Now what’s this about my second grade teacher?
“But you are to be perfect, even as your Father in heaven in perfect.”
There is a translation issue in this verse. The word “perfect” literally means “be complete.” The Old and New Testaments describe people as being upright and righteous—not in the sense that they have achieved total moral perfection, but they did reach a level of spiritual maturity, a completeness.
Oh, lucky them.
It is also lucky for us. Why? Because we CAN be complete as our heavenly Father is complete. Long before the Sermon on the Mount, God required the people of Israel to reflect His character. Now of course they totally dropped the ball at times just like we totally drop the ball at times, but the message is this. The HOPE is this: the potential for us to be perfect is there. Our potential is real.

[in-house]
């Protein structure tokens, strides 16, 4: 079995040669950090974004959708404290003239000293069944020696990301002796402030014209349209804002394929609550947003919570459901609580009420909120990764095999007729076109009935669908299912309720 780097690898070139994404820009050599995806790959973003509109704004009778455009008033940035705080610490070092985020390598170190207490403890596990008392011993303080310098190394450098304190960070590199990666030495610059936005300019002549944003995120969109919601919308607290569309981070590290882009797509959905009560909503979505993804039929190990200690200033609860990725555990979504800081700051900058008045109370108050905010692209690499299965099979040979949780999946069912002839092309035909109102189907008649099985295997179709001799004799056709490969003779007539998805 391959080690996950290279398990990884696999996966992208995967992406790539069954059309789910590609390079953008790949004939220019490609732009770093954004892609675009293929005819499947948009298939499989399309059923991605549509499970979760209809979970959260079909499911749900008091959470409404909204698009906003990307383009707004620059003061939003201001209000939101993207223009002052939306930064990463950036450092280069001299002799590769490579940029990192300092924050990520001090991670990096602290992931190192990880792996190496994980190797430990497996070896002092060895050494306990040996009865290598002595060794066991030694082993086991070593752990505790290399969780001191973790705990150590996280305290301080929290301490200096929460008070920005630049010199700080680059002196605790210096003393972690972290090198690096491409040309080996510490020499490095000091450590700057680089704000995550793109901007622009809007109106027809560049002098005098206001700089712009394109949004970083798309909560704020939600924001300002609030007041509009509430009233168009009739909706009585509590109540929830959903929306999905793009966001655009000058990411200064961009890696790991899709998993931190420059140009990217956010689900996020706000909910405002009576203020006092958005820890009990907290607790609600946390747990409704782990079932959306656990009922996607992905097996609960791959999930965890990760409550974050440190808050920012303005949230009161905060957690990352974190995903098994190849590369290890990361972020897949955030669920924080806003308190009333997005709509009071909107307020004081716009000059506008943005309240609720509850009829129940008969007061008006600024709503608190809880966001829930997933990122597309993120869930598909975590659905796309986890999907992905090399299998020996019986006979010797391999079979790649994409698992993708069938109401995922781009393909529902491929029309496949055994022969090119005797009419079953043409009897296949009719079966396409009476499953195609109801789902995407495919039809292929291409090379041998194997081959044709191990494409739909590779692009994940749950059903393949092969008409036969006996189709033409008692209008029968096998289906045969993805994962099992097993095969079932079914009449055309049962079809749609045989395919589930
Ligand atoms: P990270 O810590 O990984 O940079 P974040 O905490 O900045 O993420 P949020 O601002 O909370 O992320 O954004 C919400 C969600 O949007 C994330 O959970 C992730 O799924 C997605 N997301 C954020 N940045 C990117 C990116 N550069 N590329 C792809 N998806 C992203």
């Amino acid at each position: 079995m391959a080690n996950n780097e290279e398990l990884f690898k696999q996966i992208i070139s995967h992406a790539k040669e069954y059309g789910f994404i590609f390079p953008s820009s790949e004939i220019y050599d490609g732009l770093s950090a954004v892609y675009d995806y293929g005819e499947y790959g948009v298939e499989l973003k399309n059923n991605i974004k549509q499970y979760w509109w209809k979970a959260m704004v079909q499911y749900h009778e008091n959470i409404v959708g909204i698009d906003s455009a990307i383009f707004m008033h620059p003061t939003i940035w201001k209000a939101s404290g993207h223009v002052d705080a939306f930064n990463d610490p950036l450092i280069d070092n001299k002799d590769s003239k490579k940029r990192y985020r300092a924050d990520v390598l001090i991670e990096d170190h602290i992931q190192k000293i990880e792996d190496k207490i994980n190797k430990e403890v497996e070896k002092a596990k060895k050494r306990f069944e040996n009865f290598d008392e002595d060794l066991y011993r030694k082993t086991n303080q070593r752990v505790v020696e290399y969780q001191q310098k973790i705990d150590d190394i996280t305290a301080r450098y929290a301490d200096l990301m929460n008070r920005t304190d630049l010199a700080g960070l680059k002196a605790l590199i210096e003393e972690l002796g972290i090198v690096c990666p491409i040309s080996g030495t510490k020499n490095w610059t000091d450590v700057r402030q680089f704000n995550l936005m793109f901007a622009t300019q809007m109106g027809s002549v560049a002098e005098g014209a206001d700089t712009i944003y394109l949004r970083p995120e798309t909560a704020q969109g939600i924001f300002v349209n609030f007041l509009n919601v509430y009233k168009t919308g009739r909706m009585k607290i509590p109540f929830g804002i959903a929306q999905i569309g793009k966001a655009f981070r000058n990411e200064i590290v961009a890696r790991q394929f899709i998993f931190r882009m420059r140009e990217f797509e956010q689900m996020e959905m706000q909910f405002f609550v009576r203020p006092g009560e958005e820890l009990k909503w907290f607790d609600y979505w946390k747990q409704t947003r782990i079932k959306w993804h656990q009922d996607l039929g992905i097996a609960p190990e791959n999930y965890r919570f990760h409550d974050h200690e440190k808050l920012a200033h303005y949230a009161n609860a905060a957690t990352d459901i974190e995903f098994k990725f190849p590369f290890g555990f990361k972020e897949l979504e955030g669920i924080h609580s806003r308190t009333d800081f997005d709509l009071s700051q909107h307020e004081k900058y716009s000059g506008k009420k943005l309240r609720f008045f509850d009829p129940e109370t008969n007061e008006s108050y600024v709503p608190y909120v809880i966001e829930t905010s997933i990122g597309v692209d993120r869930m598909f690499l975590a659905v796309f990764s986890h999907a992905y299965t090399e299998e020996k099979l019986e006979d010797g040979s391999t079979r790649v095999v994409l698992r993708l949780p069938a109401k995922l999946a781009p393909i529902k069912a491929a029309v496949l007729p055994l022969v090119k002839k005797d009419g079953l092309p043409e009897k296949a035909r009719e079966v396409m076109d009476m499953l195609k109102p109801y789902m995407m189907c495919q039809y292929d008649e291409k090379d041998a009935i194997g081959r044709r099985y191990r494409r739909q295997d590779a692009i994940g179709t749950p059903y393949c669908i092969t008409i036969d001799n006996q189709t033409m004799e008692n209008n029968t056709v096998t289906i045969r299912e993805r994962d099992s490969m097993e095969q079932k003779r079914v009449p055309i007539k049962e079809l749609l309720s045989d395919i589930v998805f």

“Now wait,” we could be thinking. “Can a person be perfect? I can see the potential for someone ELSE to be perfect may be there. My churchgoing second grade teacher, for example, she was nice—I mean she was REALLY nice. But me? Perfect?”
Yes. You. Perfect.
Theoretically, you can be perfect. The New Testament tells us that with every temptation we meet, God gives us a way to escape that temptation. He always gives us enough grace to overcome sin.
So, theoretically we can be perfect—even though none of us are.
But that doesn’t mean we can’t try.
It may or may not have been your second grade teacher who encouraged you to try (and try again), but some teacher somewhere in your past gave you both the strength and the right mental attitude to try and try again.
There’s a teacher in your present who encourages you, too. He does it all the time. Listen to Him. Follow Him. Emulate Him. His name is Jesus.
Dear Lord, continue to teach me. Amen.